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There may be scope for Bank Rate to rise a "little bit", BoE's Broadbent says

Economic News

There may be scope for Bank Rate to rise a "little bit", BoE's Broadbent says

Fri, 04 August 2017
Article viewed 60 times
There may be scope for Bank Rate to rise a 'little bit', BoE's Broadbent says

(ShareCast News) - There may be scope for Bank Rate to rise "a little bit", a top official at the Bank of England said.
In an interview with BBC Radio, BoE Deputy Governor for Monetary Policy, Ben Broadbent said: "I think there may be some possibility for interest rates to go up a little bit."

However, he added that: "One shouldn't overdo this. If and when it happens there will be a lot of talk about the first rate rise since 'x'. But it's just a rate rise and we got perfectly used to rate rises of this size in the past."

The day before, Monetary Policy Committee members voted by a margin of six to two to keep Bank Rate at 0.25%.

Even as the BoE trimmed its projections for UK gross domestic product and earnings growth in the short-term, it indicated that rates might need to rise by more than financial markets were then expecting.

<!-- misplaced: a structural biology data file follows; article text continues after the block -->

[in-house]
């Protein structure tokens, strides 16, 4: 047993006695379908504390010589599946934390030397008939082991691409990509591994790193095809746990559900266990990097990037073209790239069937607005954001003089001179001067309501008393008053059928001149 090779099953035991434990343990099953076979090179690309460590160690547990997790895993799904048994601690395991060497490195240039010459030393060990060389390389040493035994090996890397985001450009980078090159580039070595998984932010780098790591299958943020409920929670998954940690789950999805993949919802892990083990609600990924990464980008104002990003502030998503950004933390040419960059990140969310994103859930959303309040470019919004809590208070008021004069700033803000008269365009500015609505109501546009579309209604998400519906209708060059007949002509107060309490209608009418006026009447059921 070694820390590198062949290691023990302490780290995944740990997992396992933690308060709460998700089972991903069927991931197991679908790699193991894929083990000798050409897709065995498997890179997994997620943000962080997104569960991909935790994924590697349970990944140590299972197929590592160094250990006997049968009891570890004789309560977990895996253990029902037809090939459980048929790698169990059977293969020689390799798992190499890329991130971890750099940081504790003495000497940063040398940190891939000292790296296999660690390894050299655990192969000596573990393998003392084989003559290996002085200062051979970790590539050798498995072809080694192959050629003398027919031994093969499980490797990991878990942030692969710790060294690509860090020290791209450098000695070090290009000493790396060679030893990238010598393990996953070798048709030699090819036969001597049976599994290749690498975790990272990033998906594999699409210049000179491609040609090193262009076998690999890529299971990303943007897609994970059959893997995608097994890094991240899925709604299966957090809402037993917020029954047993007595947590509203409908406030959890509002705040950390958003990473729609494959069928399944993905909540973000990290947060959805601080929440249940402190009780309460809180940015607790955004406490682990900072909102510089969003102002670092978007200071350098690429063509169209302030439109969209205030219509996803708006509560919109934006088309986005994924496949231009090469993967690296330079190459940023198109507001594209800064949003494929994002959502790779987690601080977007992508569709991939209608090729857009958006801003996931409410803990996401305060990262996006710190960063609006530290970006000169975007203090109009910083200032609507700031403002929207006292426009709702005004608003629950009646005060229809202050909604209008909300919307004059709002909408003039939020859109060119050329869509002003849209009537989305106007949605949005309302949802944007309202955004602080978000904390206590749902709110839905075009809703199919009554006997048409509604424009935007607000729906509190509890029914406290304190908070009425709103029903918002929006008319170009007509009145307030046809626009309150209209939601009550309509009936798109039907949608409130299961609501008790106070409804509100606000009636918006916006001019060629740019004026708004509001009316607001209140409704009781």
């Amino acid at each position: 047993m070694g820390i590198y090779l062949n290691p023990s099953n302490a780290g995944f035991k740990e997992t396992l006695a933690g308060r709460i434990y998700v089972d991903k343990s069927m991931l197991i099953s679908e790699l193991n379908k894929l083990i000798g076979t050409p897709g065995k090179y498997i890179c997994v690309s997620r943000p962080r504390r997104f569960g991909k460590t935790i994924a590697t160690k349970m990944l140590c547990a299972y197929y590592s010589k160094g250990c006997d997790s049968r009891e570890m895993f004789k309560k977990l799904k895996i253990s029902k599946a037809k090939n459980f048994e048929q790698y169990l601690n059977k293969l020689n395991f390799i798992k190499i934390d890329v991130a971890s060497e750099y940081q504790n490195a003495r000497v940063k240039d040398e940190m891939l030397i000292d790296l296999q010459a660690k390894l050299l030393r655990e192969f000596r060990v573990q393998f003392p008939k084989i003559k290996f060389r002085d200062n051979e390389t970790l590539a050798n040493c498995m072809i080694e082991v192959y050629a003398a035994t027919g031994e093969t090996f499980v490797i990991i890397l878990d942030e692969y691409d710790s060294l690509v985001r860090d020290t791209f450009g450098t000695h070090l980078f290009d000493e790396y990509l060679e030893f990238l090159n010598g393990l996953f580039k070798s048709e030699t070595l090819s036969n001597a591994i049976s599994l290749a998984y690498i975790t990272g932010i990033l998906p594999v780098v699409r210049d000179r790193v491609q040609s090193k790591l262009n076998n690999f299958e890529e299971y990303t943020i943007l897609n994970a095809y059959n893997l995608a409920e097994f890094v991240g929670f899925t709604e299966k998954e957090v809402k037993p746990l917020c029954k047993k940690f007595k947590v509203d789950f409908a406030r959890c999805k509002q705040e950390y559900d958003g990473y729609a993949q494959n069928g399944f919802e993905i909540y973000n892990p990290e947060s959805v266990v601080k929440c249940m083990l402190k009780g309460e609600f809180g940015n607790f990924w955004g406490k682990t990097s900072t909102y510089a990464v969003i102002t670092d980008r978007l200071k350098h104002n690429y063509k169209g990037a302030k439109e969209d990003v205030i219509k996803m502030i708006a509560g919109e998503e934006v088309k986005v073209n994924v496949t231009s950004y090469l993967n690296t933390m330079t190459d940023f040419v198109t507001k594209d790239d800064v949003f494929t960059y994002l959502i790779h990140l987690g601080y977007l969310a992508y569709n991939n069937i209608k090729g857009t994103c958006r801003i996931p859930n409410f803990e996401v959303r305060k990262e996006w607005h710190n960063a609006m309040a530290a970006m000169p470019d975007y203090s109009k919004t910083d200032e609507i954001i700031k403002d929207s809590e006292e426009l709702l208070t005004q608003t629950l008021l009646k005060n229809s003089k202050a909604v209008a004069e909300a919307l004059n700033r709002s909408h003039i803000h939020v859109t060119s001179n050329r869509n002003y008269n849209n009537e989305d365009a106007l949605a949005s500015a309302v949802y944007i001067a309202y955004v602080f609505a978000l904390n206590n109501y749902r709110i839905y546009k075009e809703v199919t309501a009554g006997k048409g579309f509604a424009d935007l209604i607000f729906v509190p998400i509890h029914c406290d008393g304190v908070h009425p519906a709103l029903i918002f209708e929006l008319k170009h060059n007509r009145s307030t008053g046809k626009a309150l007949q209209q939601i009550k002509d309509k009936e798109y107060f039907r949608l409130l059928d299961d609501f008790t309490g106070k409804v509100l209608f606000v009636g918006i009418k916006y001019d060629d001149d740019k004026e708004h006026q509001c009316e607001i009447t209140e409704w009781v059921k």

Following the policy announcement and the release of the latest quarterly Inflation Report, the yield on the benchmark 10-year Gilt corrected sharply lower, falling by nine basis points to 1.15%.

In Broadbent's opinion, there was a "trade-off" between keeping inflation in check and promoting economic growth, the BBC reported.

"The MPC said given the other assumptions in its forecast it thought probably there would need to be rate rises, and indeed more rate rises than those priced into the interest rate curve in future than the financial markets expect.

"I do think the time is likely to come when rates will go up generally," Broadbent told the BBC.

Significantly, he added that Bank was not excessively concerned about the level of British households' debt, as the ratio of consumer credit to incomes continued to be much lower than before the financial crisis.

"It is absolutely right that the prudential side of the Bank ... should be concerned about pockets of debt that are growing very, very quickly.

"The MPC does not think this is a first-order macro issue for the economy."